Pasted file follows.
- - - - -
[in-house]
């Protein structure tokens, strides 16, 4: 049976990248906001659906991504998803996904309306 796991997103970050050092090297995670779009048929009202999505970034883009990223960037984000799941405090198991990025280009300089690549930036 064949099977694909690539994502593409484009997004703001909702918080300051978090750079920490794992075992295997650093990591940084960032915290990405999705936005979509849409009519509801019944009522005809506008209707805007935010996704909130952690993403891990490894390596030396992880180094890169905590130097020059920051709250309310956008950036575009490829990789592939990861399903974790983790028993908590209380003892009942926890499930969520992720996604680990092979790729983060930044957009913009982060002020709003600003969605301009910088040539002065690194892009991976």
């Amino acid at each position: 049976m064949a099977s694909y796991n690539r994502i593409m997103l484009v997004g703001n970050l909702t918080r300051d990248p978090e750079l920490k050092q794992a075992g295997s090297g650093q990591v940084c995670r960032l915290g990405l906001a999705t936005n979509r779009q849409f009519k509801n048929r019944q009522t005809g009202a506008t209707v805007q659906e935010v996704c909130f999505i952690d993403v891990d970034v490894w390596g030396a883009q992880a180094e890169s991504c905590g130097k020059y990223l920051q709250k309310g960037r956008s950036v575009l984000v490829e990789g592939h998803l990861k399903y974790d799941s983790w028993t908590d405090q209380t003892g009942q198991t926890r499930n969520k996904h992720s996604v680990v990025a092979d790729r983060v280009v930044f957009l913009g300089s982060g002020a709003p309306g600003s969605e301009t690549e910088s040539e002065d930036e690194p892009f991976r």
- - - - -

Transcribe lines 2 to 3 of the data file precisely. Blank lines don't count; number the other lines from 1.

């Protein structure tokens, strides 16, 4: 049976990248906001659906991504998803996904309306 796991997103970050050092090297995670779009048929009202999505970034883009990223960037984000799941405090198991990025280009300089690549930036 064949099977694909690539994502593409484009997004703001909702918080300051978090750079920490794992075992295997650093990591940084960032915290990405999705936005979509849409009519509801019944009522005809506008209707805007935010996704909130952690993403891990490894390596030396992880180094890169905590130097020059920051709250309310956008950036575009490829990789592939990861399903974790983790028993908590209380003892009942926890499930969520992720996604680990092979790729983060930044957009913009982060002020709003600003969605301009910088040539002065690194892009991976």
């Amino acid at each position: 049976m064949a099977s694909y796991n690539r994502i593409m997103l484009v997004g703001n970050l909702t918080r300051d990248p978090e750079l920490k050092q794992a075992g295997s090297g650093q990591v940084c995670r960032l915290g990405l906001a999705t936005n979509r779009q849409f009519k509801n048929r019944q009522t005809g009202a506008t209707v805007q659906e935010v996704c909130f999505i952690d993403v891990d970034v490894w390596g030396a883009q992880a180094e890169s991504c905590g130097k020059y990223l920051q709250k309310g960037r956008s950036v575009l984000v490829e990789g592939h998803l990861k399903y974790d799941s983790w028993t908590d405090q209380t003892g009942q198991t926890r499930n969520k996904h992720s996604v680990v990025a092979d790729r983060v280009v930044f957009l913009g300089s982060g002020a709003p309306g600003s969605e301009t690549e910088s040539e002065d930036e690194p892009f991976r």